Crypt of the NecroDancer Review
There are rare times in art when everything works exactly the way it's supposed to. Where everything clicks so perfectly into place that it's almost elegant the way everything is so finely-tuned. And that's what playing Crypt of the NecroDancer from Brace Yourself Games feels like. Elegant. Refined. Like a well-oiled machine. In its unpolished state it was fun and interesting but heavily flawed, but now that it has reached its final polish, it is a beautiful thing to behold.
The story isn't anything much to go by. It begins with a young woman named Cadence following her missing father's notes, where she unearths the crypt of a malevolent lich known as the Necro-dancer. Cadence must journey through the crypt, collecting an arsenal of weapons, armor, and items as she delves into level after level in search of the secrets the crypt holds. It lays out the path for a standard dungeon crawler, but there's a little extra wrinkle that builds in nicely.
When Cadence first encounters the Necro-dancer in the game's opening animation, he pulls her heart from her body and infuses it with magic, forcing her to follow a specific beat. As Cadence journeys, all of her movements and actions must be on an exact beat as well, otherwise she simply won't move.
And that's the premise. A dungeon crawler where absolutely everything has to move to a specific beat. Everything syncs up with this premise. The enemies and even the people in the upgrades screen move to a specific beat. When you find a shop in the dungeons, the shopkeeper actually sings along with the background music. Do well enough, and the ground beneath your character lights up like a disco floor and strobes to the beat. The background music isn't just another part of the ambiance, it's integral to the game. I once made the mistake of loading the game up while listening to music in the background, and I failed utterly, because you need to be listening to the cues. It's not all periodic button presses.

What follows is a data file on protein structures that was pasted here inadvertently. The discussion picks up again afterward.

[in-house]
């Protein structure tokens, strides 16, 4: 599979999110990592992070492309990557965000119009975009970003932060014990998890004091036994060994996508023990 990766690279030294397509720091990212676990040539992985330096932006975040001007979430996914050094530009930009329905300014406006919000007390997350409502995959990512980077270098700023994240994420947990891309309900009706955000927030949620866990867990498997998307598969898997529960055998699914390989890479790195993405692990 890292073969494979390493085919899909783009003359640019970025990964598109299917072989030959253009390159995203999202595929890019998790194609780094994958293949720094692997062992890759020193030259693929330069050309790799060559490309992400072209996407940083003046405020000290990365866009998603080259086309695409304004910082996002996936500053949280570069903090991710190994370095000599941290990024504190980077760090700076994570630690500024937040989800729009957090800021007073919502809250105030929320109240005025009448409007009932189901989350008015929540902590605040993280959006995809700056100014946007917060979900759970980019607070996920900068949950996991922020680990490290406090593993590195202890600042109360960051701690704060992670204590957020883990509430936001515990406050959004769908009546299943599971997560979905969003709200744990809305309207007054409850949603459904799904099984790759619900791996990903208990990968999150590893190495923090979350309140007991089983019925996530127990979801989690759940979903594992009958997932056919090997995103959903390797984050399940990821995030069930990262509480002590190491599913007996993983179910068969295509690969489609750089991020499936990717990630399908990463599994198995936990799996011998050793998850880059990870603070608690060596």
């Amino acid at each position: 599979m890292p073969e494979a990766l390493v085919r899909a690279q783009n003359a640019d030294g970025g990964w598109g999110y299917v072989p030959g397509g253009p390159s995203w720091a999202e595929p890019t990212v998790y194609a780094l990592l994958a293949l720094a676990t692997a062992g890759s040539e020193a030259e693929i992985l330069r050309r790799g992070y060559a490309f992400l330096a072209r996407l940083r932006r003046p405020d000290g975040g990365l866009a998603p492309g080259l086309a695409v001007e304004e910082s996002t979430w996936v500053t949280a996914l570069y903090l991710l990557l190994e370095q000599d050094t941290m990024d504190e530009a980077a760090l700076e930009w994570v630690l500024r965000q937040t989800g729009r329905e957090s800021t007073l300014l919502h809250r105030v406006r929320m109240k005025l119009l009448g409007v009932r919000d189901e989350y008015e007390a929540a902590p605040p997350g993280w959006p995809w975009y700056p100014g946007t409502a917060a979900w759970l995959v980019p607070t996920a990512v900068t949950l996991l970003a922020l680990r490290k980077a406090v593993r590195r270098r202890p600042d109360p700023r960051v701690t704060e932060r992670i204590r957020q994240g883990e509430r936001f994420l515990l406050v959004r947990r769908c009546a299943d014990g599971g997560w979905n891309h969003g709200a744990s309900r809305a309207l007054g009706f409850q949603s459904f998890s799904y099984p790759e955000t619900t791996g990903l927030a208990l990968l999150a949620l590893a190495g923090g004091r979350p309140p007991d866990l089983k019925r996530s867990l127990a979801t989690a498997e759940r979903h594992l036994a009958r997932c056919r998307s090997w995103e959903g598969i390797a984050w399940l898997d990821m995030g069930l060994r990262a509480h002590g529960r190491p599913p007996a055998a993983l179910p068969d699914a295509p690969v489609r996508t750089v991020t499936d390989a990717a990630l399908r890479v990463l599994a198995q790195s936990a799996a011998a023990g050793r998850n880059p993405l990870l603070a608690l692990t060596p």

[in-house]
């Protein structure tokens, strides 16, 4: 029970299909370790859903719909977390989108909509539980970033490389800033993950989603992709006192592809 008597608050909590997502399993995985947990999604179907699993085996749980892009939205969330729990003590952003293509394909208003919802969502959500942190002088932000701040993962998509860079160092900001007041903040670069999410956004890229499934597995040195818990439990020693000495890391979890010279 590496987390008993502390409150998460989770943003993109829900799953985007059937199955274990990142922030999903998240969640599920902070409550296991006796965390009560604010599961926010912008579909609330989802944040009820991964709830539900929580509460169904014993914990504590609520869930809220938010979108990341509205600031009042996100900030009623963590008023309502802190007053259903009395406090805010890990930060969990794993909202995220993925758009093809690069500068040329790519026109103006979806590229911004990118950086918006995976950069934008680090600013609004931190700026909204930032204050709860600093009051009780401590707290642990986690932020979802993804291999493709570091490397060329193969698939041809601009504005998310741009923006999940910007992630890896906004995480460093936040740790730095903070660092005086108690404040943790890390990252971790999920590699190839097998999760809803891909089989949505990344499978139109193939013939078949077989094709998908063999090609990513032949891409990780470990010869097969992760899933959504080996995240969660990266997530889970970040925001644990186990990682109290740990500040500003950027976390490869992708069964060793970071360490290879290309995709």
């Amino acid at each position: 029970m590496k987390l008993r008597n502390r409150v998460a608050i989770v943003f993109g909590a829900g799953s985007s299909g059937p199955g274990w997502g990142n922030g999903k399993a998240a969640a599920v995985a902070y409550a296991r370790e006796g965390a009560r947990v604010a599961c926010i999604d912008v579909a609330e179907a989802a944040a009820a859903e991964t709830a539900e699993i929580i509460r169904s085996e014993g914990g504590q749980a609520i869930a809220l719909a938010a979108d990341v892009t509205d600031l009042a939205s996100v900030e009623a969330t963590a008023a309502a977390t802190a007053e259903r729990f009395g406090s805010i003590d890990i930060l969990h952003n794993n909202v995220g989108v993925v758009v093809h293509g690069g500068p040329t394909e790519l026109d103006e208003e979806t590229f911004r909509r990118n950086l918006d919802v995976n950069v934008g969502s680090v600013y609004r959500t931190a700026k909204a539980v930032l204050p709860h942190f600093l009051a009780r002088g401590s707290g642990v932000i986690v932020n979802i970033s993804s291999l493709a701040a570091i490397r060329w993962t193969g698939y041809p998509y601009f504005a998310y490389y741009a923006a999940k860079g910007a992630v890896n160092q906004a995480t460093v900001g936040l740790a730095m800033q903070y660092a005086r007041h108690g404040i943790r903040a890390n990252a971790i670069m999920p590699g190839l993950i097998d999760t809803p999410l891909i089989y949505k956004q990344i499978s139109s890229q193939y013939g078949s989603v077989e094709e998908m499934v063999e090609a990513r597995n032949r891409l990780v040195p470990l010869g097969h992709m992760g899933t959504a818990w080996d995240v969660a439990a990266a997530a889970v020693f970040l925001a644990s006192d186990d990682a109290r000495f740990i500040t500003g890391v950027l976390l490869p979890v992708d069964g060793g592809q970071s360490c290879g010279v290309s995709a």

Another wonderful feature of NecroDancer is that, unlike most roguelikes and dungeon crawlers, it doesn't just pit you against increasingly stronger enemies by butting your head against them over and over again. Each zone has a unique set of enemies (hey Weaponographist, you taking notes?) that move in specific ways. While it takes some getting used to, with a bit of planning and some pattern recognition, it's possible (and this is rare outside maybe Binding of Isaac and a few others) for someone to get through the entire dungeon without getting hit once. Incredibly difficult, and takes more luck than skill, but it's possible.
That's something I enjoy that I've been seeing more of in Rogue-likes these days: strategy. There's actually a lot of this in Crypt of the NecroDancer, because the range of movement given allows for a larger playing field. For instance, instead of travelling down a hallway normally and having to take damage from enemies, why not let them get a little closer to you by digging into the side of the hallway, then surprising them? Or, if you know a boss is going to chew you up up close, set a bomb and dance away from them, allowing the bomb to go off in a specific area. Combined with destructible terrain, this causes bosses to sometimes bust through the walls of the dungeon to attack, turning the stage into a desperate race for resources, all to a pounding techno beat.
Additional characters such as Bard (doesn't have to move to the beat, making the game move at ludicrous speed) and Eli (no weapon, upgraded shovel, and infinite bombs) significantly change the game's topography, causing players to find new solutions and tailor things towards their play style. The game can further be changed by trading rare items for unlocks in the dungeons, unlocking upgrades.
Normally, this would be where I put some of the things they didn't like. While I did have issues with the way the dragon bosses moved and attacked, making them incredibly difficult with anything but the small supply of ranged weapons, I can't really think of much I'd change in the game or improve. It's a classic all on its own.
Play this game. It's a game that deserves to stand the test of time. If nothing else because it's executed so flawlessly.
Full Disclosure: The reviewer received a steam code to review the game